I probably should point out that those in Caesar’s household had the honor of hearing the gospel, although many of these folks could have been servants in his household. Ooh, I see it in your eyes; you don’t believe me and are wondering where in the world I found that out. That’s simple, look in the 4th chapter of Philippians:
All the saints greet you, especially those who belong to Caesar’s household . . . —Philippians 4:22
See! I don’t throw those things out. Now, regarding this last chapter, did you notice that Luke doesn’t even focus our attention on Paul? This shouldn’t be too suprising, wasn’t Paul told that he would stand before kings—as well as suffering for the gospel? Personally, I expected to at least see this promise fulfilled. I would also like to know how Paul’s trial went. What was the outcome? Was he set free or condemned to death? I mean, when you read the story of Dr. Zhivago, don’t’ you wonder whether the girl at the end is lara and uri’s daughter? In fact, the book’s ending is rather bleak and sad. Then the Bourne Series ends with Landy testifying in front of the Senate regarding Blackbriar. Parsons watches a television news broadcast about the exposure of Operation Blackbriar, and that David Webb, a.k.a. Jason Bourne, was reportedly shot and fell into the East River. But once she hears that his body has not been found after a three-day search, Parsons smiles; Bourne is shown swimming away underwater after his fall. This is an obvious setup for another episode, but the series is done. What?!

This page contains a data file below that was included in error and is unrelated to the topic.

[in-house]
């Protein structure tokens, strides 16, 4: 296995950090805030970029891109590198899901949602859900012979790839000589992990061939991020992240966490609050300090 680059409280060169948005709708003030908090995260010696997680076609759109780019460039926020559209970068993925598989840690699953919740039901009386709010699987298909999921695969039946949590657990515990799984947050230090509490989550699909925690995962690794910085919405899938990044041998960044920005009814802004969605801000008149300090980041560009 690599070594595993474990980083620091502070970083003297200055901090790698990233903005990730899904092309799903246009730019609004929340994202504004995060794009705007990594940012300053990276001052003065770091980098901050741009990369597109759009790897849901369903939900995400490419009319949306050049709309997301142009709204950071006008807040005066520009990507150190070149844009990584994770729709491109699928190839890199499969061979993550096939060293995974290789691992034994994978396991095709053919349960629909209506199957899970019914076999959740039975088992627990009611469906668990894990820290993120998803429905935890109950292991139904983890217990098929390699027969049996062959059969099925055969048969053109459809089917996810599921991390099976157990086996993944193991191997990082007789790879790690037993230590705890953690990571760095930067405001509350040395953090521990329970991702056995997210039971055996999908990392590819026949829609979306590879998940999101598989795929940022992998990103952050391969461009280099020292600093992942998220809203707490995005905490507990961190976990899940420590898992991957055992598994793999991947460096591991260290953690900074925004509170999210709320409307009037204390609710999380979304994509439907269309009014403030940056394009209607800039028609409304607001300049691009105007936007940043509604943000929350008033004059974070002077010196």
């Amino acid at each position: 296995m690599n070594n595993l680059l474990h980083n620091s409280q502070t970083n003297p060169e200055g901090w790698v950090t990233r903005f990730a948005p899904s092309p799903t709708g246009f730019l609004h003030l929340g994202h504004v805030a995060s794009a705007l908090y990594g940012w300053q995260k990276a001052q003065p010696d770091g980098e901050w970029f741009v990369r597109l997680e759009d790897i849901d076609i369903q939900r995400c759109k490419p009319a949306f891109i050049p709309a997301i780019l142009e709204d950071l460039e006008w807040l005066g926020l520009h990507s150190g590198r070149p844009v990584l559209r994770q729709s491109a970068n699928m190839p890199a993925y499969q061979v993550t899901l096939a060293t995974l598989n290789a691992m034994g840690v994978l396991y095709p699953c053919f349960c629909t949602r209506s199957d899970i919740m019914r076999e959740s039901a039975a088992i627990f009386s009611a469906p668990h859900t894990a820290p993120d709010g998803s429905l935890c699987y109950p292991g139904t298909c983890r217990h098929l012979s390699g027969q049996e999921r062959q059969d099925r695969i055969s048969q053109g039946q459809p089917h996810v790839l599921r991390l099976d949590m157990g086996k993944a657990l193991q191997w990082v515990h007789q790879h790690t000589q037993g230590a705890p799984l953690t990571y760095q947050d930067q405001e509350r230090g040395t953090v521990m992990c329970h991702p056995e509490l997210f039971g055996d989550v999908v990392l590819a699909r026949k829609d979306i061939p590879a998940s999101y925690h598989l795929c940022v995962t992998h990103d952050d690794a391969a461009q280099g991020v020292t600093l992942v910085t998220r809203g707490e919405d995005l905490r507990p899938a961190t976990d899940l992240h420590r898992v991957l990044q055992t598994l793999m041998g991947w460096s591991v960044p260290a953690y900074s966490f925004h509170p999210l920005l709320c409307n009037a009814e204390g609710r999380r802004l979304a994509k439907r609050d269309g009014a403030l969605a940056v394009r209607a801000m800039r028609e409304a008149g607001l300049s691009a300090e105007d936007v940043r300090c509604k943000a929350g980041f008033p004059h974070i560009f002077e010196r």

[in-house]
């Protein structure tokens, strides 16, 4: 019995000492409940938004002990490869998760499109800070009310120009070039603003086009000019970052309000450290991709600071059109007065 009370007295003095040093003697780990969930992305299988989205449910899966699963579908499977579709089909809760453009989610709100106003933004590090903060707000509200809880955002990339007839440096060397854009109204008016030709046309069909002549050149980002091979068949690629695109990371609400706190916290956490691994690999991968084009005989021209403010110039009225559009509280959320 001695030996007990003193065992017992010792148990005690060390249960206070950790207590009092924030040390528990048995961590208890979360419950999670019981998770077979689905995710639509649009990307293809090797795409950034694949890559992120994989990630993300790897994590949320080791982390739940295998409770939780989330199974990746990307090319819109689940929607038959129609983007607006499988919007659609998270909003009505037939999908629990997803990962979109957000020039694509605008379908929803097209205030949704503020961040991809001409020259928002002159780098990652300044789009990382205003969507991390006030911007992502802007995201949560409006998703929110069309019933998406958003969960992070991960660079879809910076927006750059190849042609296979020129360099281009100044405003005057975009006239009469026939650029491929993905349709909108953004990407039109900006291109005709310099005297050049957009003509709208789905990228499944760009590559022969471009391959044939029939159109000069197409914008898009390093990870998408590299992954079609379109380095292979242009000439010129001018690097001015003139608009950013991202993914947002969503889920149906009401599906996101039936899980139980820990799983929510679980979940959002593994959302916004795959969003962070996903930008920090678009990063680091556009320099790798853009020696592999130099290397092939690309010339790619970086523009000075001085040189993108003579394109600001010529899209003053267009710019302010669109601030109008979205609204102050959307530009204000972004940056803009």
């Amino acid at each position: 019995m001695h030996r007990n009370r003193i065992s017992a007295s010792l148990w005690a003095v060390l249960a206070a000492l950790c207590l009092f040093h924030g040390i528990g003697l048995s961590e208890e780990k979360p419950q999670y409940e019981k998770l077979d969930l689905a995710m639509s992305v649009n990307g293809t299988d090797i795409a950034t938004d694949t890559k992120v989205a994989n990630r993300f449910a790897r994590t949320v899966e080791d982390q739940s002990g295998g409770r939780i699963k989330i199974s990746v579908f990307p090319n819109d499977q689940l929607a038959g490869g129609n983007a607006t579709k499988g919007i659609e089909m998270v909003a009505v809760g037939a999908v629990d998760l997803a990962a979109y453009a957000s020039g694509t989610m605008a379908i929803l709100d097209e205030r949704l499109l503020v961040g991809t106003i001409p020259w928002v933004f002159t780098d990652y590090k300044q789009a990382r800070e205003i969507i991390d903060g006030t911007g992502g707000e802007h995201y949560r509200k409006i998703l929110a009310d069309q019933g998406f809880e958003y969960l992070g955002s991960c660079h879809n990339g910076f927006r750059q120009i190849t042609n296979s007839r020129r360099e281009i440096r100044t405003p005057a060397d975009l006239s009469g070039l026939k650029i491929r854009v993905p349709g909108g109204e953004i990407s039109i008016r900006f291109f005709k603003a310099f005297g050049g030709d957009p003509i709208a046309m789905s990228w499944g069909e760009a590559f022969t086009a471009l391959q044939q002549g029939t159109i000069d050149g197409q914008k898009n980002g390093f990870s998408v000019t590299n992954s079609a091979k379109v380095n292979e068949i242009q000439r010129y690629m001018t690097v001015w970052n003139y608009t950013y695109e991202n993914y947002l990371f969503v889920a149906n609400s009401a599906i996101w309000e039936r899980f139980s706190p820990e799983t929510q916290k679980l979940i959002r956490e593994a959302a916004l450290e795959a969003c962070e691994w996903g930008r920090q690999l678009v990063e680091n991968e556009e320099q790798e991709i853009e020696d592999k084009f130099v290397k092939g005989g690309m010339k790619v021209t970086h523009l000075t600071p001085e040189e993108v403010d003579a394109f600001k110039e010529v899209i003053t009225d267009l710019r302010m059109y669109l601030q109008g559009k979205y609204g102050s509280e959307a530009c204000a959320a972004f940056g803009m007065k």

So what about Paul? Do think it is wrong to care about what happened to Paul?
Well, I will answer my own question . . . no, I do not thing it is wrong to care about Paul’s well being; however, that is not what the Book of Acts is about. Paul certainly understood that. He knew that none of this was about him, but about the gospel, about sharing the great news of Jesus Christ. In fact, we hear Paul say this on several occasions. For example, we can look in Acts 20, after Paul has just informed the Ephesian elders that he is going to Jerusalem. He was well aware that imprisonment and suffering was awaiting him, but that did not move him.
“But I do not consider my life worth anything to myself, so that I may finish my task and the ministry that I received from the Lord Jesus, to testify to the good news of God’s grace” —Acts 20:24
Paul is not enve concerned about the well being of these Ephesian elders, or the flock in Ephesus, because they have the Word of God:
“And now I entrust you to God and to the message of his grace. This message is able to build you up and give you an inheritance among all those who are sanctified” —Acts 20:32
If interested, you can download the entire study of The Story of Acts